Feminism is the underpinning of men and women’s equality rights to opportunities; politically, economically and socially in the society. Gilman’s selection of the title, “The Yellow Wallpaper” tries to outline the disparities in achieving feminism’s anticipated order (Cutter 159). The study story is about an anonymous female character that has undergone various treatments that are contrary to Feminism, and how she finally gets out of the traps of men chauvinism. The narrator and her physician husband, John, demonstrate the feminism traits in width and depth. The narrator follows, almost, all of her husband’s instruction and at the end her situation worsens and she becomes insane (Cutter 175). Gilman uses the story to disapprove of the manifestation of men’s chauvinistic principles and dogma during the 19th Century especially in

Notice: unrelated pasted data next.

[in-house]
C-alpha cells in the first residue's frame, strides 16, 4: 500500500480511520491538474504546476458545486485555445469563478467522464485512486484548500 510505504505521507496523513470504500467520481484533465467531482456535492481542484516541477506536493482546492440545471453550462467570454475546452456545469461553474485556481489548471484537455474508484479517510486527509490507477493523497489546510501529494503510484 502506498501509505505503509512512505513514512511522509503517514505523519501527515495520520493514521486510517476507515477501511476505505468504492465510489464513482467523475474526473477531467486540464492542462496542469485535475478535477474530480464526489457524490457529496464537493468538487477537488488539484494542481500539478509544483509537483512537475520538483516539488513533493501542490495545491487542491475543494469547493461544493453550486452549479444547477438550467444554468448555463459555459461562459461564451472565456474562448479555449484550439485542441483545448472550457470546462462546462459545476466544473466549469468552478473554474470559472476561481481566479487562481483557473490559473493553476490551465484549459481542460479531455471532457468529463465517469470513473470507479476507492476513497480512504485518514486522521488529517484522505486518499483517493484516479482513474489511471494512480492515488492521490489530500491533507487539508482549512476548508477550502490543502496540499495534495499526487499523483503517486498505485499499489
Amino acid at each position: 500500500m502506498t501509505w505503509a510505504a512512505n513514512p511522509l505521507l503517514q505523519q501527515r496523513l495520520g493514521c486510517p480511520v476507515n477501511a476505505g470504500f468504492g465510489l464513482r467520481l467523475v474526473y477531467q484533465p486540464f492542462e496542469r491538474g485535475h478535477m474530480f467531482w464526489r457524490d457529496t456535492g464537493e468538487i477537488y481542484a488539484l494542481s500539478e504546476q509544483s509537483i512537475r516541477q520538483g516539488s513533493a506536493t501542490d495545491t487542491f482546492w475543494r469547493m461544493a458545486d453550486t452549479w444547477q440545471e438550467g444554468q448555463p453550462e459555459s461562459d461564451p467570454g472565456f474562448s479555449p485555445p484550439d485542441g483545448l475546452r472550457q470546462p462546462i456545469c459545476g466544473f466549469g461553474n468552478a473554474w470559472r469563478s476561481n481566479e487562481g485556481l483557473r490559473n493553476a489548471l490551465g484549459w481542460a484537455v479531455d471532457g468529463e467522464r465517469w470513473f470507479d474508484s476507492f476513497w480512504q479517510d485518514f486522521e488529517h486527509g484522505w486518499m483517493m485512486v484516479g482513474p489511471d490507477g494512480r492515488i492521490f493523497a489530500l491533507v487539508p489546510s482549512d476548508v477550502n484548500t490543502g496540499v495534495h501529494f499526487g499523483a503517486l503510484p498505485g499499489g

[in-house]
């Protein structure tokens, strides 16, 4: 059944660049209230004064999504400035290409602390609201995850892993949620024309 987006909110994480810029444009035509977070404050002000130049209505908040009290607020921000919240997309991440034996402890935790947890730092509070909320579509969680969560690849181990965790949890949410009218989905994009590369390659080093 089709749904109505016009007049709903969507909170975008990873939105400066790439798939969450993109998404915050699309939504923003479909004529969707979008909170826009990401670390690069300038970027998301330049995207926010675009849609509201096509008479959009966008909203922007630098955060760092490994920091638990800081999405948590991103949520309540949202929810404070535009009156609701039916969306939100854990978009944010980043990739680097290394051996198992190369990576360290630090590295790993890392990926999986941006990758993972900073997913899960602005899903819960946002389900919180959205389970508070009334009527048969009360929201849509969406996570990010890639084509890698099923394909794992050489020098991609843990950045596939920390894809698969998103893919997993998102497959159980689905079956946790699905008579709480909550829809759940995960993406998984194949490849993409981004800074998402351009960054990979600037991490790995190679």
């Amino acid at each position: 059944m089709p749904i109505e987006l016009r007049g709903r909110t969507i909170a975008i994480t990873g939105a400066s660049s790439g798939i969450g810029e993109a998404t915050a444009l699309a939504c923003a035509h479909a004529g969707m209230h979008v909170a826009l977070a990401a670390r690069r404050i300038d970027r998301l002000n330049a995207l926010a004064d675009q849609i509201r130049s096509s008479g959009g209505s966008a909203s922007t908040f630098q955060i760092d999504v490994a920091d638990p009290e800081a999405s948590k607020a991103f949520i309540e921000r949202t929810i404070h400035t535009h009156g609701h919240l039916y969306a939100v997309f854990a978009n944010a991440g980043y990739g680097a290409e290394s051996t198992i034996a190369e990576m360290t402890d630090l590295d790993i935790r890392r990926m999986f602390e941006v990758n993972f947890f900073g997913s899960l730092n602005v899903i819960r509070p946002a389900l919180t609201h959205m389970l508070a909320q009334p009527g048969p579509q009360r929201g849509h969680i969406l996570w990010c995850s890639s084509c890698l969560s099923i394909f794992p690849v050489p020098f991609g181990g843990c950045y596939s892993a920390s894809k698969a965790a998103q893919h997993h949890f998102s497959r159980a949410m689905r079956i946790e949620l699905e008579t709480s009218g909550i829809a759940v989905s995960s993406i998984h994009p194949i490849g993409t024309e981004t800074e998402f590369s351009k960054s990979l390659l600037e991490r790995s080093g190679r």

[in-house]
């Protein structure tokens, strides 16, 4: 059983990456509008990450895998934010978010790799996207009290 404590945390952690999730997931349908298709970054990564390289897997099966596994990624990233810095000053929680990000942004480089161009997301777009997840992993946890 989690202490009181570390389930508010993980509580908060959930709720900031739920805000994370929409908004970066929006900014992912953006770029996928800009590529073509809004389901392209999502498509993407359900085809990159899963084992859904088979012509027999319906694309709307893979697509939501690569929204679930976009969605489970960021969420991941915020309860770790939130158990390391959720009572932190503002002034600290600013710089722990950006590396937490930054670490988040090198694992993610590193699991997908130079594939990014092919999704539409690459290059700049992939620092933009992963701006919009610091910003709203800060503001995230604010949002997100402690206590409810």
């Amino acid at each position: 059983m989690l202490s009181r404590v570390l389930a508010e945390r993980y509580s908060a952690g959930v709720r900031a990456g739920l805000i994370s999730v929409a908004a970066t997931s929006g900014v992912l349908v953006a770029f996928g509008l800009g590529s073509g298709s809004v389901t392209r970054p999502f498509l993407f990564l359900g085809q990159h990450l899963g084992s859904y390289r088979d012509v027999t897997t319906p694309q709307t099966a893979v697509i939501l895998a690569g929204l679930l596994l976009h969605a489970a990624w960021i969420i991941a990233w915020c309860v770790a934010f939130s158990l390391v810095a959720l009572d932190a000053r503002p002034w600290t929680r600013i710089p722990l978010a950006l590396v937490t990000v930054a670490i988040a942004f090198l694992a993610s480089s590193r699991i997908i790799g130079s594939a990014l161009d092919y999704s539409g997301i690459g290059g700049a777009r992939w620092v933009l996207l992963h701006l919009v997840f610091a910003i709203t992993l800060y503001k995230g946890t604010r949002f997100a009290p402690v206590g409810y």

From the outset, literature and all forms of art have been used to express their author’s feelings, opinions, ideas, and believes. Accordingly, many authors have resorted to their writing to express their feminist ideas, but first we must define what feminism is. According to the Cambridge Advanced Learner’s Dictionary, feminism is “the belief that women should be allowed the same rights, power, and opportunities as men and be treated in the same way, or the set of activities intended to achieve this state”. As early as the fifteenth century is possible to find feminist writings. Centuries later, and although she never referred to herself as one, the famous English writer Virginia Woolf became one of the greatest feminist writers of the twentieth